3 things that's different about customer lifetime value in 2019
One of the most salient metrics used in retail today is the customer lifetime value of a business.
Even before financial projections and budgeting exercises, we see more and more retailers use this metric as a proxy for long-term sustainability of the business.
Thanks to the proliferation of measurement tools and better data science techniques at our disposal, we have littered our retail dashboards with metrics around the customer.
From average frequency between visits to social media mentions, we can now use different metrics as proxies for customer lifetime.
We've always known that customers were vital to retail.
What makes 2019 so different?
Today, we now that we of its importance, we can now learn how to better measure our efforts, scale them and predict their impact.
Previously, due to the limitations of tracking tools, we could never attribute our customer support efforts to actual revenue impact.
Every ticket answered or conversation struck up has traditionally been viewed as an expense.
We've always had kept it under the pile of metrics because it was always easier to track metrics like "Average Order Value" and "Average Number of Transaction" on our retail dashboards.
Now, we know the impact of a:
- Negative NPS score
- Bad review on Facebook
- Bad checkout experience
We can finally quantify it.
With internal statistical analysis, we now know that a bad delivery package could shorten the lifetime value by as much as X%.
Why is all this important?
It has always been difficult to get budget for new initiatives, especially those that might or might not have attributable impact to the bottom line.
Better measuring technology allows us to justify spending $10,000/month on our customer support software because the impact of a bad experience could actually cost the company upwards of $1,000,000 a year.
(Note: The reverse is also true. We can now also quantify the marginal impact of a great shopping experience)
Another major difference today is the rapidly decreasing cost of engaging with customers.
This means we can scale it.
In the past, engaging with customers meant speaking to them face-to-face one at a time. Frontline staff played a crucial role in this (and still do), but it was hard to scale the investment in this department because cost (mostly manpower cost) rose linearly with every new hire.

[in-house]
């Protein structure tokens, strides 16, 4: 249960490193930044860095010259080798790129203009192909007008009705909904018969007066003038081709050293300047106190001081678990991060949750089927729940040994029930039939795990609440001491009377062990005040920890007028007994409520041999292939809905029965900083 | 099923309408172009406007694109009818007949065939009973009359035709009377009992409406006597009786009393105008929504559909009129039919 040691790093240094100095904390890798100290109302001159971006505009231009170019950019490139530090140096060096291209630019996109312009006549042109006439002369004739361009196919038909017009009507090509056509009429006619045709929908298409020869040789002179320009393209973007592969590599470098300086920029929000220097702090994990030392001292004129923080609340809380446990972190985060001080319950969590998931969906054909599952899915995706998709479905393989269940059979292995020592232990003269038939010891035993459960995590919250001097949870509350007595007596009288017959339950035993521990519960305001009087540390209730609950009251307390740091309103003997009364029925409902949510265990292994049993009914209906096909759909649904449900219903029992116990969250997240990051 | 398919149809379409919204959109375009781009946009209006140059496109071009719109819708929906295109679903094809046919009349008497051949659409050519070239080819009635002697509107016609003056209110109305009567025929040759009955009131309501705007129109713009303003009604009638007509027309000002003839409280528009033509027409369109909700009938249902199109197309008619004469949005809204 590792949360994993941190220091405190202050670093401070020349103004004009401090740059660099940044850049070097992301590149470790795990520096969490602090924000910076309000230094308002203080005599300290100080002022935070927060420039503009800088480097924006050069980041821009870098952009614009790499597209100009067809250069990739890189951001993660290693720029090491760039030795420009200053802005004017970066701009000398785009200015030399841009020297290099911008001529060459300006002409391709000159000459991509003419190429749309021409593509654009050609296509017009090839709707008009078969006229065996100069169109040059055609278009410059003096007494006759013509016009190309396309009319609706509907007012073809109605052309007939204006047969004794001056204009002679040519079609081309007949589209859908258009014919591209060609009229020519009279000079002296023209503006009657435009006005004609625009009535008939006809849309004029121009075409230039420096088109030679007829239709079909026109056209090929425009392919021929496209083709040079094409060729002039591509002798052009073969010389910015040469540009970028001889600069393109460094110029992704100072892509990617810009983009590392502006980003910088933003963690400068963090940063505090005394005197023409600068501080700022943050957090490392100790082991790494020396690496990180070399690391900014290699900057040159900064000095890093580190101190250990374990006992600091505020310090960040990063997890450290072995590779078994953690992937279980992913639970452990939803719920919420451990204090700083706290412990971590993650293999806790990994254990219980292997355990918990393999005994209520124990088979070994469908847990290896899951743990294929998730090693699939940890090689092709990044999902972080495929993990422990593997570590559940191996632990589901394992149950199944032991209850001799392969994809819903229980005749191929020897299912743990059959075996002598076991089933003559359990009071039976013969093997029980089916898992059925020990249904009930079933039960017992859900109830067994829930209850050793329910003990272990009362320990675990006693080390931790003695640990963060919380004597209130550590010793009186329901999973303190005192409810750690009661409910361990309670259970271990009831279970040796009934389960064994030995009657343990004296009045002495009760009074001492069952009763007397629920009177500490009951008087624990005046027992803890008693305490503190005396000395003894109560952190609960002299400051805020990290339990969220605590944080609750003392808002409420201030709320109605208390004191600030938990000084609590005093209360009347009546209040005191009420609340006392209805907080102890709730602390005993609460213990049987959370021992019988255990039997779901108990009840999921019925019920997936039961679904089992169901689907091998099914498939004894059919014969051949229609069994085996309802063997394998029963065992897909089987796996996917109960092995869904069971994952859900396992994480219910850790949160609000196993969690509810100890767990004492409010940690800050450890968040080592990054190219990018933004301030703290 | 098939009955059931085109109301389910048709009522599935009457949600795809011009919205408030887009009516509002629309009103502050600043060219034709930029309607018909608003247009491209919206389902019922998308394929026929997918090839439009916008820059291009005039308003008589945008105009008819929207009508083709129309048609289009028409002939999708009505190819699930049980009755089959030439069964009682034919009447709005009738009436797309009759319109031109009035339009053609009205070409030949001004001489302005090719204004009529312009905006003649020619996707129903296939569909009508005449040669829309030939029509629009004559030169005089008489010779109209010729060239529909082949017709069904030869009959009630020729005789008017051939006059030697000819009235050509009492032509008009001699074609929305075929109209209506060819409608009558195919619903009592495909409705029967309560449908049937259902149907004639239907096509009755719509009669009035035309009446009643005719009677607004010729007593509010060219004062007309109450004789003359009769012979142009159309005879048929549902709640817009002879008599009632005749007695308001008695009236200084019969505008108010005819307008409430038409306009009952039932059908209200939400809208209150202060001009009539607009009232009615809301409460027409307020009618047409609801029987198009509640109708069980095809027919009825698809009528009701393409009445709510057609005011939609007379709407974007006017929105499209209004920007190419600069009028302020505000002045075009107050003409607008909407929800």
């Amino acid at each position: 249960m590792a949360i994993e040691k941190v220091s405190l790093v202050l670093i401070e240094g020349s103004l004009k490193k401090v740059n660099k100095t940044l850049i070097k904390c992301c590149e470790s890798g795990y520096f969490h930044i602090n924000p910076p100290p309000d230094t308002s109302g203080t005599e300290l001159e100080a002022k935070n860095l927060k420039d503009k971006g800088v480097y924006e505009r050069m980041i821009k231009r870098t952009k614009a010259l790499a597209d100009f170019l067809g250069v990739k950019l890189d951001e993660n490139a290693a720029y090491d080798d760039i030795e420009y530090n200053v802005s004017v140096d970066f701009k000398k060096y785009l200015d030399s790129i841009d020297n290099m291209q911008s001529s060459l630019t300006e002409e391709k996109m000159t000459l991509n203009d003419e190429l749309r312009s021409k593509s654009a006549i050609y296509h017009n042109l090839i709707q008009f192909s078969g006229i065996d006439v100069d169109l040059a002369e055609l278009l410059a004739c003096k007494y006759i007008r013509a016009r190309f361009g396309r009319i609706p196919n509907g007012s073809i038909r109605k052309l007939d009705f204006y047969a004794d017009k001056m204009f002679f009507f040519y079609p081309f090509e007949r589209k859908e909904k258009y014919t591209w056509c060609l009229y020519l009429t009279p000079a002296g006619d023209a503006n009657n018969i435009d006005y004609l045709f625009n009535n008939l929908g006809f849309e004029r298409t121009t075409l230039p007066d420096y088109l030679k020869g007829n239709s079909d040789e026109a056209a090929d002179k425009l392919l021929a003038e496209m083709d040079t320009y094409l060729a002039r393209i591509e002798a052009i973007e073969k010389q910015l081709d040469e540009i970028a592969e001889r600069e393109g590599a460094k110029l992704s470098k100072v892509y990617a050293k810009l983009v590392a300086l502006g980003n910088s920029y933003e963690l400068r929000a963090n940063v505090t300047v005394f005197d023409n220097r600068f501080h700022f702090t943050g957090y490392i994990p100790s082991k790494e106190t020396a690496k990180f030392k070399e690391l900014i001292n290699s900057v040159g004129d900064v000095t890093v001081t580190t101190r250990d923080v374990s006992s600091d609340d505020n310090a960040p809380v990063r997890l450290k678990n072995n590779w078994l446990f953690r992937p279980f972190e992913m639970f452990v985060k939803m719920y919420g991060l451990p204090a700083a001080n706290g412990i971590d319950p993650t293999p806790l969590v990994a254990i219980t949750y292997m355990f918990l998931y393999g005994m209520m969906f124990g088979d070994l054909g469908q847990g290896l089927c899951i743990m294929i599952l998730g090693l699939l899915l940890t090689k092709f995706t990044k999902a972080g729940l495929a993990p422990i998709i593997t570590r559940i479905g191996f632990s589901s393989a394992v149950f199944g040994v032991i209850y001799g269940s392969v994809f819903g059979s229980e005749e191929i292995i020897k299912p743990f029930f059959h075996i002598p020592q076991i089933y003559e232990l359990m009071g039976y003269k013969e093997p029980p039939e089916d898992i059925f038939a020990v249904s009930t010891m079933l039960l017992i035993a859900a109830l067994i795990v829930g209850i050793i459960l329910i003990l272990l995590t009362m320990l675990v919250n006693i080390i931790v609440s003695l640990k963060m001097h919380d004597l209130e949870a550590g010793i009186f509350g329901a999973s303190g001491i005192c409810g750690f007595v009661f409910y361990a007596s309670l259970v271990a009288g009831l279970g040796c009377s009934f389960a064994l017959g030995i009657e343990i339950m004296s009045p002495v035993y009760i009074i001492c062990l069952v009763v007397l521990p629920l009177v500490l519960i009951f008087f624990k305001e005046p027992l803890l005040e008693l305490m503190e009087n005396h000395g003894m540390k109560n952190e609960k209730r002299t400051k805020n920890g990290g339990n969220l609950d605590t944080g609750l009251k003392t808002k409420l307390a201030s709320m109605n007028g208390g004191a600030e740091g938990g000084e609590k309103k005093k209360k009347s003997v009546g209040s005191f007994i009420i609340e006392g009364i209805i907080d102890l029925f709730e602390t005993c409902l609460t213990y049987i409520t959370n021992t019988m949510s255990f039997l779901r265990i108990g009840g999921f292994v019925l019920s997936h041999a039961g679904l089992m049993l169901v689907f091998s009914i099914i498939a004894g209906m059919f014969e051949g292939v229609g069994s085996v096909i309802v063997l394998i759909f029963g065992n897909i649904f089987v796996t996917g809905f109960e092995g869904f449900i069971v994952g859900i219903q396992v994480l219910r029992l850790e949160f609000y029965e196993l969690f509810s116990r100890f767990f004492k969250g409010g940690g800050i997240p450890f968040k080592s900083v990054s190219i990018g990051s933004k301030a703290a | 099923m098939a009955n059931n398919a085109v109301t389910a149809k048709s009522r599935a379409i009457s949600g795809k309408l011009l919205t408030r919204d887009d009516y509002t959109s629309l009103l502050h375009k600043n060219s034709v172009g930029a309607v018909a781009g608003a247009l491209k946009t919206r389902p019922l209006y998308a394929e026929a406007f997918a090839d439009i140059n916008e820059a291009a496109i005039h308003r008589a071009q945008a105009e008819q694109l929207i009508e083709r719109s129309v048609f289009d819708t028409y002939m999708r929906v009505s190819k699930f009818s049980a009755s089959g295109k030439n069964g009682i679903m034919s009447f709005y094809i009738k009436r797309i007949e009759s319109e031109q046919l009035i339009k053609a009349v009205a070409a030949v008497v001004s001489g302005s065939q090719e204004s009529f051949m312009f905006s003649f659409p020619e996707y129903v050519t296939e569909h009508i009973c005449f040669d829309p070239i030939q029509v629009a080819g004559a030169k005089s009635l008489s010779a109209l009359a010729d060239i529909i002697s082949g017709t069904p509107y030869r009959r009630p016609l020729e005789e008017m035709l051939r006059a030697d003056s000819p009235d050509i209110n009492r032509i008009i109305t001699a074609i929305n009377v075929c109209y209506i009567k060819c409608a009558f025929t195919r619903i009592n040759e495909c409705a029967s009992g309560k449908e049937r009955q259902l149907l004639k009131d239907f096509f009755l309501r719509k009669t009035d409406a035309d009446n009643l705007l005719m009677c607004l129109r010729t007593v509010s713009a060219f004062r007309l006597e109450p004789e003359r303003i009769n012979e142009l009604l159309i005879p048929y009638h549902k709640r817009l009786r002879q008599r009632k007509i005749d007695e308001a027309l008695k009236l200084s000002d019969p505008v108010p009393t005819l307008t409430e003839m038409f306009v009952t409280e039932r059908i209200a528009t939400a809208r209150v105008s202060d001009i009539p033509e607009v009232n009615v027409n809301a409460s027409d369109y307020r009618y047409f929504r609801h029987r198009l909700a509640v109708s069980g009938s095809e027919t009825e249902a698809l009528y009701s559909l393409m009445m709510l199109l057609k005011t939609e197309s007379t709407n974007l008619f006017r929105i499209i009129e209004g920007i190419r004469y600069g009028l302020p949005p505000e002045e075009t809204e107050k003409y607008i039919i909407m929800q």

Enter the age of software
Today, a customer support rep. can take on a dozen emails in his inbox just by himself.
He can refer 30% of those request to a pre-built FAQ page or a order-tracking page without having to dive in too much for each customer.
He can escalate issues across various departments in a matter of seconds and resolve complex issues (such as a mistake in logistical arrangements) within a few minutes.
All without having to leave his seat.
Why stop there?
Now that we know the actual impact of customer satisfaction, why go on the defensive? We can now start proactively engaging with our customers.
Why not invest in a social media analytics tool?
- Learn what people are saying about you
- Figure out how the general sentiment is changing
- Reach out to delight!
Tied to the first point on measurability,
Predictability encompasses replicating previous successes and avoiding past mistakes
It all starts with measurement of an experiment.
- A new landing page thats more accessible or;
- A new marketing campaign to engage loyal shoppers
You can start with small experiments and test your hypothesis against just 10% of your entire shopper base.
Once you have a winner, software has allowed retailers (even those that traditionally don't have coders in the room), to scale their experimentation efforts up to their entire consumer base.
How do we predictability guarantee success?
There are a few steps to follow here-
- Start with a hypothesis
- Segment your shoppers
- Run test
- Deploy to the most successful experiment
- Record results + Learning points
- Repeat next month (or week depending on your scale)
Why is this possible today?
We know more about our shoppers today than we ever did and many expect us to use this information. VIP shoppers don't want the usual checkout, they want to red-carpet treatment where products are delivered within the next day.
They don't want to be treated with the usual advertising materials, they want email newsletters tailored specifically to them.
Segment your experiment group.
Investments into experimentation and analytics.
It is not enough to simply run the experiment without a clear hypothesis behind the experiment or the proper tools in place to track those metrics. Imagine running weekly email campaigns without tracking and analytics tools in place to track the ROI of those emails.
It is a VERY costly investment to constantly be churn out email after email and 8 weeks later realize that you have no idea what made an impact.
Closing words on Customer Value
Start tracking this metric.
Place it in the center of your retail dashboards if you are in a management position. Don't get caught with your pants down because your shoppers all start suddenly leaving you.